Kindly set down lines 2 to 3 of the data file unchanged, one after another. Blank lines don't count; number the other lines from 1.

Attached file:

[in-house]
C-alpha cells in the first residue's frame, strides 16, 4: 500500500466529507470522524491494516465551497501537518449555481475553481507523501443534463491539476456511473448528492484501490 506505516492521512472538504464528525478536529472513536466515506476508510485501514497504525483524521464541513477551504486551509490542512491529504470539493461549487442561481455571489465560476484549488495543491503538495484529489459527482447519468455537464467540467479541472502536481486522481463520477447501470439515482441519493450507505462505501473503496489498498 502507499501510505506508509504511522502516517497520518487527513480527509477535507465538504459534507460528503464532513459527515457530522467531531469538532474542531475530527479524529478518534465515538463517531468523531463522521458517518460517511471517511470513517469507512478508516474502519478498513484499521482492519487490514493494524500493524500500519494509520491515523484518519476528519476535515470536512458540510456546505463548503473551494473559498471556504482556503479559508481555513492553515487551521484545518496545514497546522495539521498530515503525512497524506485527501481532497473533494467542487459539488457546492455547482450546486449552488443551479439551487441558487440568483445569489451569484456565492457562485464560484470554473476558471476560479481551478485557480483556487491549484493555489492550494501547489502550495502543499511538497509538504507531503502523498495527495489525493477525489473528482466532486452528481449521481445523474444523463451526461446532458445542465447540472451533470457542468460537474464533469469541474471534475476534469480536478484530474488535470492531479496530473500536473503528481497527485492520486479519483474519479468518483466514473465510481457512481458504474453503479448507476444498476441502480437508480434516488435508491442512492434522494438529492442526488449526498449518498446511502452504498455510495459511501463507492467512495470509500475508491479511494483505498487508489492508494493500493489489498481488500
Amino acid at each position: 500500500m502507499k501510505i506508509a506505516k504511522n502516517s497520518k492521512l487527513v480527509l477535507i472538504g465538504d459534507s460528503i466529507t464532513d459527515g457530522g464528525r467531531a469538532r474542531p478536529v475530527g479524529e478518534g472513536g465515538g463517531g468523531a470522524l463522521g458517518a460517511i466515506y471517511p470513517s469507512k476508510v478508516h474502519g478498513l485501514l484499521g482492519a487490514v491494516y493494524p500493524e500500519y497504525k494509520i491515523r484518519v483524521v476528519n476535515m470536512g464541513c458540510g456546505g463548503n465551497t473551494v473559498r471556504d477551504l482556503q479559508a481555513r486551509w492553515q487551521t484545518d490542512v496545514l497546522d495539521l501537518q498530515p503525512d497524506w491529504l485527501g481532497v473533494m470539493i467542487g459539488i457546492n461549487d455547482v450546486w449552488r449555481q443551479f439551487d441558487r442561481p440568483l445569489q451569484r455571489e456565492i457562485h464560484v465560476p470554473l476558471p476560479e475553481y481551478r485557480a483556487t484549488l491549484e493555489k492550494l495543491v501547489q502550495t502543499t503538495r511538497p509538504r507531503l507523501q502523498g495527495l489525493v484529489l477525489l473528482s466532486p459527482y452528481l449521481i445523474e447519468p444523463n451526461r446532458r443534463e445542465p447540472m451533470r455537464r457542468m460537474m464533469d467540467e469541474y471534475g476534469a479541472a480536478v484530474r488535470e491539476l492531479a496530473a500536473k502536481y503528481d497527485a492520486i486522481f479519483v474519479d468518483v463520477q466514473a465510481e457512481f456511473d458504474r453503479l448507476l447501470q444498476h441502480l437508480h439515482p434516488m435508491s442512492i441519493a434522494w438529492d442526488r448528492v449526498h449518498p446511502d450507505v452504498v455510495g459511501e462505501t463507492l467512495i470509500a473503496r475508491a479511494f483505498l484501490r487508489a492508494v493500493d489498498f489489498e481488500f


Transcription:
C-alpha cells in the first residue's frame, strides 16, 4: 500500500466529507470522524491494516465551497501537518449555481475553481507523501443534463491539476456511473448528492484501490 506505516492521512472538504464528525478536529472513536466515506476508510485501514497504525483524521464541513477551504486551509490542512491529504470539493461549487442561481455571489465560476484549488495543491503538495484529489459527482447519468455537464467540467479541472502536481486522481463520477447501470439515482441519493450507505462505501473503496489498498 502507499501510505506508509504511522502516517497520518487527513480527509477535507465538504459534507460528503464532513459527515457530522467531531469538532474542531475530527479524529478518534465515538463517531468523531463522521458517518460517511471517511470513517469507512478508516474502519478498513484499521482492519487490514493494524500493524500500519494509520491515523484518519476528519476535515470536512458540510456546505463548503473551494473559498471556504482556503479559508481555513492553515487551521484545518496545514497546522495539521498530515503525512497524506485527501481532497473533494467542487459539488457546492455547482450546486449552488443551479439551487441558487440568483445569489451569484456565492457562485464560484470554473476558471476560479481551478485557480483556487491549484493555489492550494501547489502550495502543499511538497509538504507531503502523498495527495489525493477525489473528482466532486452528481449521481445523474444523463451526461446532458445542465447540472451533470457542468460537474464533469469541474471534475476534469480536478484530474488535470492531479496530473500536473503528481497527485492520486479519483474519479468518483466514473465510481457512481458504474453503479448507476444498476441502480437508480434516488435508491442512492434522494438529492442526488449526498449518498446511502452504498455510495459511501463507492467512495470509500475508491479511494483505498487508489492508494493500493489489498481488500
Amino acid at each position: 500500500m502507499k501510505i506508509a506505516k504511522n502516517s497520518k492521512l487527513v480527509l477535507i472538504g465538504d459534507s460528503i466529507t464532513d459527515g457530522g464528525r467531531a469538532r474542531p478536529v475530527g479524529e478518534g472513536g465515538g463517531g468523531a470522524l463522521g458517518a460517511i466515506y471517511p470513517s469507512k476508510v478508516h474502519g478498513l485501514l484499521g482492519a487490514v491494516y493494524p500493524e500500519y497504525k494509520i491515523r484518519v483524521v476528519n476535515m470536512g464541513c458540510g456546505g463548503n465551497t473551494v473559498r471556504d477551504l482556503q479559508a481555513r486551509w492553515q487551521t484545518d490542512v496545514l497546522d495539521l501537518q498530515p503525512d497524506w491529504l485527501g481532497v473533494m470539493i467542487g459539488i457546492n461549487d455547482v450546486w449552488r449555481q443551479f439551487d441558487r442561481p440568483l445569489q451569484r455571489e456565492i457562485h464560484v465560476p470554473l476558471p476560479e475553481y481551478r485557480a483556487t484549488l491549484e493555489k492550494l495543491v501547489q502550495t502543499t503538495r511538497p509538504r507531503l507523501q502523498g495527495l489525493v484529489l477525489l473528482s466532486p459527482y452528481l449521481i445523474e447519468p444523463n451526461r446532458r443534463e445542465p447540472m451533470r455537464r457542468m460537474m464533469d467540467e469541474y471534475g476534469a479541472a480536478v484530474r488535470e491539476l492531479a496530473a500536473k502536481y503528481d497527485a492520486i486522481f479519483v474519479d468518483v463520477q466514473a465510481e457512481f456511473d458504474r453503479l448507476l447501470q444498476h441502480l437508480h439515482p434516488m435508491s442512492i441519493a434522494w438529492d442526488r448528492v449526498h449518498p446511502d450507505v452504498v455510495g459511501e462505501t463507492l467512495i470509500a473503496r475508491a479511494f483505498l484501490r487508489a492508494v493500493d489498498f489489498e481488500f